The CMS has awarded a contract to the American Health Information Management Association to assess the effect on the CMS of replacing the ICD-9 code sets with the ICD-10 coding system. Developed by the World Health Organization, the ICD-10 coding system has been adopted by all of the G-7 countries except the U.S. ICD-9 codes are used for a variety of purposes, including reimbursement, quality reporting, pay-for-performance, benchmarking, healthcare policy, public health reporting and research. The codes, totaling about 17,000, were developed nearly 30 years ago, according to the CMS. By comparision, the ICD-10 code set has about 210,000 diagnosis and procedure codes.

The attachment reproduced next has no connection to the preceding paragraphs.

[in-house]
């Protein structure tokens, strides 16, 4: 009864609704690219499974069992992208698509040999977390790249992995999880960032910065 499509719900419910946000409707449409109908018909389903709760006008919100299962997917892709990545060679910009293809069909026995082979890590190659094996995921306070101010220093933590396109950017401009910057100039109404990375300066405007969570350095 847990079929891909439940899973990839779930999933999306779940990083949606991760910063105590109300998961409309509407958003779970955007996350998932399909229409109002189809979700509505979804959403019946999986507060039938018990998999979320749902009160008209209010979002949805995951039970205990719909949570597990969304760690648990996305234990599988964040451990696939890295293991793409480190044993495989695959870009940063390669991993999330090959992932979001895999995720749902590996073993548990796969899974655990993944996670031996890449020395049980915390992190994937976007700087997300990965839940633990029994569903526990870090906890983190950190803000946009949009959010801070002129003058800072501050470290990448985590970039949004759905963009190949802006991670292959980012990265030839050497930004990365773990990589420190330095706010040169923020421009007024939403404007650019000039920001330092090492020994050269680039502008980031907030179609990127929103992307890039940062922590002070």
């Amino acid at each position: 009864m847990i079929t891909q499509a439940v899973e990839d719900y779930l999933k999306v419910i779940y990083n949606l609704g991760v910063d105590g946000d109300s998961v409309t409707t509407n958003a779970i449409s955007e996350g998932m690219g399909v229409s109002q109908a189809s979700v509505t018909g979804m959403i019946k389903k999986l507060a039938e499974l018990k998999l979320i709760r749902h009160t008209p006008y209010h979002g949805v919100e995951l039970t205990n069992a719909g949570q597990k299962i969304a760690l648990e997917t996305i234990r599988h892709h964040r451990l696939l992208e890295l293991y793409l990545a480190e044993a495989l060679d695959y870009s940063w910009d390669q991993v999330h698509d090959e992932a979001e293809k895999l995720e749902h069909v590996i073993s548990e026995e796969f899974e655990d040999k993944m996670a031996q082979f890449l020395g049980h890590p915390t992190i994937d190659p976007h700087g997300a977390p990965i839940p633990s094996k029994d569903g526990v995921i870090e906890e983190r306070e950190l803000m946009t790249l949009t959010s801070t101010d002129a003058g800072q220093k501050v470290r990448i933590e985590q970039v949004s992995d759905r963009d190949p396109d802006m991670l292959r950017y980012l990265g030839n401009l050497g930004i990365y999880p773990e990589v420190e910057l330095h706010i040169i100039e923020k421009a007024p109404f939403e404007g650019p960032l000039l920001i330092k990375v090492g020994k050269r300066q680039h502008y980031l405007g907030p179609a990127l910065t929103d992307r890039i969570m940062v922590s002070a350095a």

"The awarding of this contract reflects the CMS' commitment to ensuring that the transition from the ICD-9 to the ICD-10 code sets will be thoughtfully planned and implemented throughout CMS and the healthcare community," Kerry Weems, acting administrator at CMS, said in a news release. "While we are still assessing the implementation and timing of the ICD-10, our proactive approach should send a signal to hospitals and other stakeholders who use the ICD-10 coding to begin making their own transition plans."